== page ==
Nature. The distance of individuals from natural areas is increasing. This was demonstrated by researchers from the University of Leipzig in a study published in December 2022 entitled “A Global Synthesis of Trends in the Human Experience of Nature.” The average distance around the world has increased by 7% in 20 years and has reached 9.7 km today. The average in Greater France is 16 km. In our country, 39% of children aged 3-10 have never played outdoors. As a result, more and more people are suffering from “nature deficiency disorder”. Our article.
We are creating a world in which nothing can live except by being blind to ecological dynamics, to other species.
75% of the surface of continental ecosystems and 40% of the oceans are severely degraded; one million species are threatened with extinction in the near future.
In a video dated May 31, 2022, Vincent explains the evolution of the Verza channel. open our eyes to living things, because we are creating a world where nothing else can live except by being blind to ecological dynamics, other species, environments. “.
A research team from Leipzig published a study in December examining the sources of this blindness to ecological dynamics. The root of this blindness: the growing distance of people from natural areas.
Human distance from natural space has increased by 7% in 20 years
Without going into a philosophical course about the relevance of drawing a more or less permeable boundary between nature and culture, natural or man-made space, let’s start by clarifying the definition of the natural area on which researchers base their research. These are areas less affected by human activity, combining both wet natural areas that have not been altered by humans, and areas with low urbanisation, small villages or hamlets, areas with organic or sustainable agriculture or even forest areas planted for exploitation. Basically: anything that isn’t bitumen or intensive monoculture.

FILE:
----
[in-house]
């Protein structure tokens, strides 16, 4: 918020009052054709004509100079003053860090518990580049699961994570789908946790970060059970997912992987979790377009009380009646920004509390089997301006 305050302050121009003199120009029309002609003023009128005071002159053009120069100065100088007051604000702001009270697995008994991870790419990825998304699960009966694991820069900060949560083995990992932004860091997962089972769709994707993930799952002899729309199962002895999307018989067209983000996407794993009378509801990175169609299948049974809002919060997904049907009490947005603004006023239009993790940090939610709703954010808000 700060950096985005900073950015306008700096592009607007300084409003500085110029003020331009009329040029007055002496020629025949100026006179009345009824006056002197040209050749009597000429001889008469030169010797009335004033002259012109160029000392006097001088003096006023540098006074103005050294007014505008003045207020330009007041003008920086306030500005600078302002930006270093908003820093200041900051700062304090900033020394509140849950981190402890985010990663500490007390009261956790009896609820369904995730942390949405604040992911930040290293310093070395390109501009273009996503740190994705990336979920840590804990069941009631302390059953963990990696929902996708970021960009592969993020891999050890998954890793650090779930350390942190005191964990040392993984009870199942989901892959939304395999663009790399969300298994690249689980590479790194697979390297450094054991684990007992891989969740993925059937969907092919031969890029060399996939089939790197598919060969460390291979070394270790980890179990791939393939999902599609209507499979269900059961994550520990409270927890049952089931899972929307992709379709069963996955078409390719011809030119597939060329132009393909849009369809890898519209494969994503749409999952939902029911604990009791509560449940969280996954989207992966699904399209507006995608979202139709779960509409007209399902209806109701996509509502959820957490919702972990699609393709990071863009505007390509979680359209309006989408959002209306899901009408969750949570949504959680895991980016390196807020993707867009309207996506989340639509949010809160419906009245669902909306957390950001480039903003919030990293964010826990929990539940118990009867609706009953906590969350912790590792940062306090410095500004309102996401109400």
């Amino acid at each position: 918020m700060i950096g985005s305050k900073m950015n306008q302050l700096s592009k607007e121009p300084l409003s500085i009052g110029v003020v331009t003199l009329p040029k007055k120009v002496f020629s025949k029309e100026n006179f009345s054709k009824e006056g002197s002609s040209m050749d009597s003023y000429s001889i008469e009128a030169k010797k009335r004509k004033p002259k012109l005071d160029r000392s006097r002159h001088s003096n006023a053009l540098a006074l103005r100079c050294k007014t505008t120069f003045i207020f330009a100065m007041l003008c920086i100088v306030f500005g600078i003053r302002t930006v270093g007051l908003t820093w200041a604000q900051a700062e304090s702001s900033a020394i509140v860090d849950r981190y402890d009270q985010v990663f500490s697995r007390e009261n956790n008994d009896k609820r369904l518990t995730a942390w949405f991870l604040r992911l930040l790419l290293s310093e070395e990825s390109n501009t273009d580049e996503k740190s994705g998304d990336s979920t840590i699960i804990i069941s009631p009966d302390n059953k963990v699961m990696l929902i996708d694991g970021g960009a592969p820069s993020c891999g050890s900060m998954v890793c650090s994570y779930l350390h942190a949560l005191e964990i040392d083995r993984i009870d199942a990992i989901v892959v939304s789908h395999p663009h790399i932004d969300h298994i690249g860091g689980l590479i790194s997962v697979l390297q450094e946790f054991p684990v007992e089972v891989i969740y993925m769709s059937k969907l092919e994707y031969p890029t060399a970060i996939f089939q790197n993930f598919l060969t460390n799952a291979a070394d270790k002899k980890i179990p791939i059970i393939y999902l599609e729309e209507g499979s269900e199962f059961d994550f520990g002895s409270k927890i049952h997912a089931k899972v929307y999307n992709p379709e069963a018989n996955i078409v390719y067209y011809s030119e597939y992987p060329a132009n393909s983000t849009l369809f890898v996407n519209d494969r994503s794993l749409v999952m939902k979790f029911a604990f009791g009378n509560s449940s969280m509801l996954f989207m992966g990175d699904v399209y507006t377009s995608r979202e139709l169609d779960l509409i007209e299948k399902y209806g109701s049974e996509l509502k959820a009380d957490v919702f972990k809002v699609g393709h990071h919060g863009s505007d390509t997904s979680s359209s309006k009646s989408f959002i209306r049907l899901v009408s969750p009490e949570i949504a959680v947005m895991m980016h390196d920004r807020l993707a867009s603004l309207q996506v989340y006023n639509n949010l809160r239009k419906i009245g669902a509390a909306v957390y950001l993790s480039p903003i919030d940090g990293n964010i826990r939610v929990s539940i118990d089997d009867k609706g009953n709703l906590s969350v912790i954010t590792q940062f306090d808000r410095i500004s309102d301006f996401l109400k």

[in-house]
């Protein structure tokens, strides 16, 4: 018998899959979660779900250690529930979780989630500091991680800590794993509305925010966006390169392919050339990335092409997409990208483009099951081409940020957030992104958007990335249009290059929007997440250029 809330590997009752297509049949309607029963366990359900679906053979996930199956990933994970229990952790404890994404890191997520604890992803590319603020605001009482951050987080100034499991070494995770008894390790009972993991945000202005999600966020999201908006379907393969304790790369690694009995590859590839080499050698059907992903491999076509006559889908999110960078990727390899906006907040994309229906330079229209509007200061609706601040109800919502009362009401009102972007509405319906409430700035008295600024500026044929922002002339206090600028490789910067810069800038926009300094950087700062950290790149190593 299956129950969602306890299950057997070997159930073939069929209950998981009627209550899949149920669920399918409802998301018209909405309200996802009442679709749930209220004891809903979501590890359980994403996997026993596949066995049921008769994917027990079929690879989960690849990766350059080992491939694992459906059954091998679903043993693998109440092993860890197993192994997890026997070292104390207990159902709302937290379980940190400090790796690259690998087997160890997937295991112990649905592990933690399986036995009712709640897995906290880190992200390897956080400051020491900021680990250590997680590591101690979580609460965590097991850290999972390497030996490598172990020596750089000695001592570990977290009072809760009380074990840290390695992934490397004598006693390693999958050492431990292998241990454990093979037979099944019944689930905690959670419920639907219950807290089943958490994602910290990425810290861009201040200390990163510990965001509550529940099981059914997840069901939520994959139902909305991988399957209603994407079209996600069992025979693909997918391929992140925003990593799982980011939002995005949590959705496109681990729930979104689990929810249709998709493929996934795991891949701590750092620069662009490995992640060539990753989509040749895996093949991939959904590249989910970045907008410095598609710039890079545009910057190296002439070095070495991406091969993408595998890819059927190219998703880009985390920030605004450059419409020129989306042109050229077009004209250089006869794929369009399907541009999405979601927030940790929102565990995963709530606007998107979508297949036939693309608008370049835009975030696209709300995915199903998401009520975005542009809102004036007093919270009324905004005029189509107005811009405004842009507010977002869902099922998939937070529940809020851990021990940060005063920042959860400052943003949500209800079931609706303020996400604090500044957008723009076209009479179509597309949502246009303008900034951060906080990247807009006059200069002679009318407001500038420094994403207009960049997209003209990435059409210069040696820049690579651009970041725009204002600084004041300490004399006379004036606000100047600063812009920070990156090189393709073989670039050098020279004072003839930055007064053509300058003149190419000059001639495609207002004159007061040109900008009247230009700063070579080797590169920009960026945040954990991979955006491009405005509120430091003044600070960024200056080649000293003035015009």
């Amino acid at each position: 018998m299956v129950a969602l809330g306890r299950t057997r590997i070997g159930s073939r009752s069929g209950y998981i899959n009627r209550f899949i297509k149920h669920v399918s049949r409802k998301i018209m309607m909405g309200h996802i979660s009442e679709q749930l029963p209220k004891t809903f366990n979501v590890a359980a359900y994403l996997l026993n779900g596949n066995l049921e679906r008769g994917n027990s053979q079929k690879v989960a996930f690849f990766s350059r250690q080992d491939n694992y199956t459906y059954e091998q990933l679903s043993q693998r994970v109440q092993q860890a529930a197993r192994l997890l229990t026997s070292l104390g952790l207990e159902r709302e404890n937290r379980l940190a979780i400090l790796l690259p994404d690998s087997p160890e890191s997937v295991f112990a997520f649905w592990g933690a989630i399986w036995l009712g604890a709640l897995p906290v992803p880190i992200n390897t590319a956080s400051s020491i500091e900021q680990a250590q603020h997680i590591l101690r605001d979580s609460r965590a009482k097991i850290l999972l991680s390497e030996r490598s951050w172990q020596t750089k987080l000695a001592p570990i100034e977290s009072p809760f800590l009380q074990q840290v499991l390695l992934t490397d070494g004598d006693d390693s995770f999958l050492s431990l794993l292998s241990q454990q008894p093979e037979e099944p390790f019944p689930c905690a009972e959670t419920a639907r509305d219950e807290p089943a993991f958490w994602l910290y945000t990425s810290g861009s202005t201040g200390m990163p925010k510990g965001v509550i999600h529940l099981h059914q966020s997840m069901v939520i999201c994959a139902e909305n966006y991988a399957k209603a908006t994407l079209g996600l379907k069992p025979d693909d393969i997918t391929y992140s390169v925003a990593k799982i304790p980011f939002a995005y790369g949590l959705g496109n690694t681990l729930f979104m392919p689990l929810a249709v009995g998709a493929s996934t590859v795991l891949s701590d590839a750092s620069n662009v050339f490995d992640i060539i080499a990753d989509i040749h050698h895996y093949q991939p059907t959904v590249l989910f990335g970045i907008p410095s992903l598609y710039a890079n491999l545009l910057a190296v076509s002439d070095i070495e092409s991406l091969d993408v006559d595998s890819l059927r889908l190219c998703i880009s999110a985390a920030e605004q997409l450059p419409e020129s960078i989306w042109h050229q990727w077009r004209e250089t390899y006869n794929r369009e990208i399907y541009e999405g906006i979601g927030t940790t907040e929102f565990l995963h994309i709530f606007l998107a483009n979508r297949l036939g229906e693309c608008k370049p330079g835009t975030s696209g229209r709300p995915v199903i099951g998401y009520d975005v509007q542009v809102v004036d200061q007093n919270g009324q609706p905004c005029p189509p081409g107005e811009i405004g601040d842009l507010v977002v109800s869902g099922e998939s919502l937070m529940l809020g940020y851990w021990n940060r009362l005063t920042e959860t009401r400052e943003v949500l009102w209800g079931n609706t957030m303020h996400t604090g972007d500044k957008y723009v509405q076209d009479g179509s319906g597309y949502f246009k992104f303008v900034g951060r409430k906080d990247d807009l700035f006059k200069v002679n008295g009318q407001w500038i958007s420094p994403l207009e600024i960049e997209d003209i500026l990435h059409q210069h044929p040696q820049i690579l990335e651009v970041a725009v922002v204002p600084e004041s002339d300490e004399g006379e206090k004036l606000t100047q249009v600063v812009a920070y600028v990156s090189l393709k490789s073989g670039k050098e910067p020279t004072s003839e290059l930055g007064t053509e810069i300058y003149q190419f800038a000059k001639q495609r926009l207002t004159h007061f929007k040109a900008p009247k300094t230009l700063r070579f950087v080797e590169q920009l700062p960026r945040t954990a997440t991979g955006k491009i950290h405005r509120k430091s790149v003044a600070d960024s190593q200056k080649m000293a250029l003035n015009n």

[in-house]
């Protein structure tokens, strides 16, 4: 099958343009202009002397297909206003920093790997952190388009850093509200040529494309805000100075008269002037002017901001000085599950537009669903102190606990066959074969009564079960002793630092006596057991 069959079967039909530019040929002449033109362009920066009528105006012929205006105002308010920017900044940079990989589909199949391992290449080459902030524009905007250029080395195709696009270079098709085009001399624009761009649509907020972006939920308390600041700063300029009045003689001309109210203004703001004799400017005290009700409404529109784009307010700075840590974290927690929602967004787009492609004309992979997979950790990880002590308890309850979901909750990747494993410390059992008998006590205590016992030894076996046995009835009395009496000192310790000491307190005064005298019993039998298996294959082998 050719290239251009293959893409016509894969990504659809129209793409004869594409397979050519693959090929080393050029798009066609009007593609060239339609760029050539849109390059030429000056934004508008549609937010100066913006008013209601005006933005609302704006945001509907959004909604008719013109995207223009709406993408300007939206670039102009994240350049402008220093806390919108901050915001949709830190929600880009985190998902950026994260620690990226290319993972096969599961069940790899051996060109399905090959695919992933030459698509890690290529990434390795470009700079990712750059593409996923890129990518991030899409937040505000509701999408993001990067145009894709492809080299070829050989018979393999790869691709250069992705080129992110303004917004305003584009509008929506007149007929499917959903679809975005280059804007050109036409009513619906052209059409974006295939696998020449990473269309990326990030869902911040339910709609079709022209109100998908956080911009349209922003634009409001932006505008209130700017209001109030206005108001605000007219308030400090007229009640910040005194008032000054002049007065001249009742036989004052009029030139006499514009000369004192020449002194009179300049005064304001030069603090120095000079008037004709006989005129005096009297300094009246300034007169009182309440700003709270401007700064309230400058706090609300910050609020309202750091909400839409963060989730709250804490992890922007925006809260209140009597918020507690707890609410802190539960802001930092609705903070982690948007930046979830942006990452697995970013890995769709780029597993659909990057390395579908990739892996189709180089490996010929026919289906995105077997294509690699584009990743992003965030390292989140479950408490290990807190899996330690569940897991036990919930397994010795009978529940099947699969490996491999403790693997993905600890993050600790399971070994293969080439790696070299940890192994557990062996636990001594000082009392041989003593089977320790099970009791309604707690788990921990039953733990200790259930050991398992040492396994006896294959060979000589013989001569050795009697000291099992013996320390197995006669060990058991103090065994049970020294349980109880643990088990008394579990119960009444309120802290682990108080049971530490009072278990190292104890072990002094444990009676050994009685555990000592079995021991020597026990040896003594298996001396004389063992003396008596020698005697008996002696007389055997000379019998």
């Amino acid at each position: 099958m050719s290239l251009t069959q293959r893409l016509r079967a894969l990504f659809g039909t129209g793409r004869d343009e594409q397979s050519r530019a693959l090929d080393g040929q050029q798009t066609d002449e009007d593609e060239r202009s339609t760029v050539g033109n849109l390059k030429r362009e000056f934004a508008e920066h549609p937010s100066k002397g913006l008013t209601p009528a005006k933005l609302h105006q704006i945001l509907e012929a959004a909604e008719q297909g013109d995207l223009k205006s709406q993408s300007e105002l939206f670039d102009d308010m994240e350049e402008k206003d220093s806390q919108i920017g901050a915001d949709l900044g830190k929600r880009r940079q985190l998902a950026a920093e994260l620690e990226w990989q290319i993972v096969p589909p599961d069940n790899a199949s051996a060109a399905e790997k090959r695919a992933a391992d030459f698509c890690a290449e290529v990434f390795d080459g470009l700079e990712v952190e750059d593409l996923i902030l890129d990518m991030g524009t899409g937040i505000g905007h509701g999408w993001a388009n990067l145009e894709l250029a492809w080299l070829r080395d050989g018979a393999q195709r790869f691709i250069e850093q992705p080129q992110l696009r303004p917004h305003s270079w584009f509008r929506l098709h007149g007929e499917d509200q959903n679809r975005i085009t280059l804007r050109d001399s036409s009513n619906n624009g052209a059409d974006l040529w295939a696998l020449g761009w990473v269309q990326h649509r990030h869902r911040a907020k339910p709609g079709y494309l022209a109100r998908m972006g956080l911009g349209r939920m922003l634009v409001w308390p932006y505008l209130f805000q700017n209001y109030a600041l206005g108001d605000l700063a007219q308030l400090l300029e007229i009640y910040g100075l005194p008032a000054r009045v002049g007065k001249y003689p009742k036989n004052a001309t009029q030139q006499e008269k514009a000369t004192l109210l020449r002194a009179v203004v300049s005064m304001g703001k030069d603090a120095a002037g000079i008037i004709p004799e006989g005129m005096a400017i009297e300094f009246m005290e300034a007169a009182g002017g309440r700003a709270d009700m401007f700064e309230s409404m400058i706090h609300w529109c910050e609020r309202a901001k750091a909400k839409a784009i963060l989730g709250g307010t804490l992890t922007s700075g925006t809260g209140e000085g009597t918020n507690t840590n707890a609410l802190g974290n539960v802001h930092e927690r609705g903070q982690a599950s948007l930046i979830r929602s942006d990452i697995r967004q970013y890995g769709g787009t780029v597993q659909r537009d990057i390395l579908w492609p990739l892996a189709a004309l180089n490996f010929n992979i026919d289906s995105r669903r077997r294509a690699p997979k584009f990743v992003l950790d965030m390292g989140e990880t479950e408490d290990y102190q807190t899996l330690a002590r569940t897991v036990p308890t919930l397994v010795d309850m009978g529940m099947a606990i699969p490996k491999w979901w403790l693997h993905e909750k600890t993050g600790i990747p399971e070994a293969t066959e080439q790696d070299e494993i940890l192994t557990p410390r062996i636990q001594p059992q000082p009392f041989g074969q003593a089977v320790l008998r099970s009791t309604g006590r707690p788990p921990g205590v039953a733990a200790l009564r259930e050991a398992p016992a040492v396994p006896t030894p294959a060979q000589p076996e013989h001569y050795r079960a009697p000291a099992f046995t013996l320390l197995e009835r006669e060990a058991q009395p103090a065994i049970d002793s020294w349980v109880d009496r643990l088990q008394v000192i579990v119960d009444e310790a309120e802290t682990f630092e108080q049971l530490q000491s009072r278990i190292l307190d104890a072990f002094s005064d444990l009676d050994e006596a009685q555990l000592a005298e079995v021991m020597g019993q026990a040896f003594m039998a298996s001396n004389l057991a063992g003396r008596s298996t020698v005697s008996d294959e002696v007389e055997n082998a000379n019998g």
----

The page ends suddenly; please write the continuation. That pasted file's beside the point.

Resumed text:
Let’s agree that this is a rather broad definition of natural space. A little too much when we know the ecological poverty of the wooded areas planted to satisfy the voracious needs of capitalism: to produce as much as possible, everywhere, anyway, anything, anytime. However, even taken broadly, the numbers are alarming. The distance from a person to a natural space increased by 7% in 20 years and reached an average of 9.7 km in the world, and 16 km in the French capital (4 hours on foot, 1 hour by bicycle).
The culture of fear, virtualization and generational amnesia
This geographical distance leads to emotional distance. As the famous saying goes, out of sight, out of mind. If technological tools have partially enabled us to cope with this reality in the field of love, our digital connection has on the other hand strengthened our connection with the non-human. Indeed, soil concreting is only one of the factors. According to Romain Couillet, the culture of fear, the virtualization of the world and ” generational amnesia environmental reinforcing the chronic lack of nature in our society.
“Culture of fear”. According to the professor of the universities of Grenoble, more and more people are afraid of everything that is not controlled, framed by human techniques: rain, cold, wind, wild animals, insects. Fear of viscosity, humidity, touching grass, walking barefoot, walking alone. Fear of the dead.
In addition to the inhumane fears, there is also a growing fear of selling the brain space of companies specializing in the advertising and marketing sectors, especially television channels that use and abuse these studies and news reports. – consumption.